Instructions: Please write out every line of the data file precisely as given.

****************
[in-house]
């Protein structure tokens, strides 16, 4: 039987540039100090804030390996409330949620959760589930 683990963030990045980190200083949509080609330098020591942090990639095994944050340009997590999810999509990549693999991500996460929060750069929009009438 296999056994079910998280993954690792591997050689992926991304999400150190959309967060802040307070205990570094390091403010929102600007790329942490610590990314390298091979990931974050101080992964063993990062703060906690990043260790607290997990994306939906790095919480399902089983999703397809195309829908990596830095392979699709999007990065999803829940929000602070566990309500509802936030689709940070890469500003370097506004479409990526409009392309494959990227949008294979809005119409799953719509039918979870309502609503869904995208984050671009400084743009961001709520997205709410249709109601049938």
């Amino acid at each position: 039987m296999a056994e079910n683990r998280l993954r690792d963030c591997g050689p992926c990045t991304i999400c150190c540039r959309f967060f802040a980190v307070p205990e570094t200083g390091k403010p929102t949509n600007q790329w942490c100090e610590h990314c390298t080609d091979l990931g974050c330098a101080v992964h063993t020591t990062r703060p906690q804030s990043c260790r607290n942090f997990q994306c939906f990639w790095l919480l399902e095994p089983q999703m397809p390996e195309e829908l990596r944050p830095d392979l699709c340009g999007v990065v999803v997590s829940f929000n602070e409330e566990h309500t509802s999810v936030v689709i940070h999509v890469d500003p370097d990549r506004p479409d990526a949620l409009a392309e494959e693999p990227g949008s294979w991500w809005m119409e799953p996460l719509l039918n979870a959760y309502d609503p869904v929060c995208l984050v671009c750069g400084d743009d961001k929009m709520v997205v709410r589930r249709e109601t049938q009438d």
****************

[in-house]
């Protein structure tokens, strides 16, 4: 039987540039100090804030390996409330949620959760589930 683990963030990045980190200083949509080609330098020591942090990639095994944050340009997590999810999509990549693999991500996460929060750069929009009438 296999056994079910998280993954690792591997050689992926991304999400150190959309967060802040307070205990570094390091403010929102600007790329942490610590990314390298091979990931974050101080992964063993990062703060906690990043260790607290997990994306939906790095919480399902089983999703397809195309829908990596830095392979699709999007990065999803829940929000602070566990309500509802936030689709940070890469500003370097506004479409990526409009392309494959990227949008294979809005119409799953719509039918979870309502609503869904995208984050671009400084743009961001709520997205709410249709109601049938």
């Amino acid at each position: 039987m296999a056994e079910n683990r998280l993954r690792d963030c591997g050689p992926c990045t991304i999400c150190c540039r959309f967060f802040a980190v307070p205990e570094t200083g390091k403010p929102t949509n600007q790329w942490c100090e610590h990314c390298t080609d091979l990931g974050c330098a101080v992964h063993t020591t990062r703060p906690q804030s990043c260790r607290n942090f997990q994306c939906f990639w790095l919480l399902e095994p089983q999703m397809p390996e195309e829908l990596r944050p830095d392979l699709c340009g999007v990065v999803v997590s829940f929000n602070e409330e566990h309500t509802s999810v936030v689709i940070h999509v890469d500003p370097d990549r506004p479409d990526a949620l409009a392309e494959e693999p990227g949008s294979w991500w809005m119409e799953p996460l719509l039918n979870a959760y309502d609503p869904v929060c995208l984050v671009c750069g400084d743009d961001k929009m709520v997205v709410r589930r249709e109601t049938q009438d």